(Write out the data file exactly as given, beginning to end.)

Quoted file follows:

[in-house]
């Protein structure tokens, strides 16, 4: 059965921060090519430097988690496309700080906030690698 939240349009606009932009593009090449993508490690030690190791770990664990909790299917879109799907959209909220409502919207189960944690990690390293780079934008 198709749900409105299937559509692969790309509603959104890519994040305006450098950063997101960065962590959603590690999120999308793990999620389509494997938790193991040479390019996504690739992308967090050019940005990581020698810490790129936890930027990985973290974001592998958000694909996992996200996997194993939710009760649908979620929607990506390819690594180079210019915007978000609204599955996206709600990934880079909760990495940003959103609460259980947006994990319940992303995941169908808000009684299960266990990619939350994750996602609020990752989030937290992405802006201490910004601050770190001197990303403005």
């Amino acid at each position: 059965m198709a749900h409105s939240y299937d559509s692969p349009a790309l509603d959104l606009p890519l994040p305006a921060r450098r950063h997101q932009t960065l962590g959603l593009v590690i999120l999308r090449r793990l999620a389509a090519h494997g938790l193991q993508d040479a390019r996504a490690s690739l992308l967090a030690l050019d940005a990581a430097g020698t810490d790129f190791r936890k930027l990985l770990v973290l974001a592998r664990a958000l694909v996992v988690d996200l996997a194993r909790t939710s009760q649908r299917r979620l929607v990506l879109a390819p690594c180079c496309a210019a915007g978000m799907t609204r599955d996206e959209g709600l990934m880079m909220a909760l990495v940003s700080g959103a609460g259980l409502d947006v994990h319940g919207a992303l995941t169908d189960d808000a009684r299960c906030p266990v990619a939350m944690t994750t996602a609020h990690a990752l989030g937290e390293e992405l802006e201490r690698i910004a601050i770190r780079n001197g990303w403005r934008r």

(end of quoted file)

[in-house]
């Protein structure tokens, strides 16, 4: 059965921060090519430097988690496309700080906030690698 939240349009606009932009593009090449993508490690030690190791770990664990909790299917879109799907959209909220409502919207189960944690990690390293780079934008 198709749900409105299937559509692969790309509603959104890519994040305006450098950063997101960065962590959603590690999120999308793990999620389509494997938790193991040479390019996504690739992308967090050019940005990581020698810490790129936890930027990985973290974001592998958000694909996992996200996997194993939710009760649908979620929607990506390819690594180079210019915007978000609204599955996206709600990934880079909760990495940003959103609460259980947006994990319940992303995941169908808000009684299960266990990619939350994750996602609020990752989030937290992405802006201490910004601050770190001197990303403005």
């Amino acid at each position: 059965m198709a749900h409105s939240y299937d559509s692969p349009a790309l509603d959104l606009p890519l994040p305006a921060r450098r950063h997101q932009t960065l962590g959603l593009v590690i999120l999308r090449r793990l999620a389509a090519h494997g938790l193991q993508d040479a390019r996504a490690s690739l992308l967090a030690l050019d940005a990581a430097g020698t810490d790129f190791r936890k930027l990985l770990v973290l974001a592998r664990a958000l694909v996992v988690d996200l996997a194993r909790t939710s009760q649908r299917r979620l929607v990506l879109a390819p690594c180079c496309a210019a915007g978000m799907t609204r599955d996206e959209g709600l990934m880079m909220a909760l990495v940003s700080g959103a609460g259980l409502d947006v994990h319940g919207a992303l995941t169908d189960d808000a009684r299960c906030p266990v990619a939350m944690t994750t996602a609020h990690a990752l989030g937290e390293e992405l802006e201490r690698i910004a601050i770190r780079n001197g990303w403005r934008r």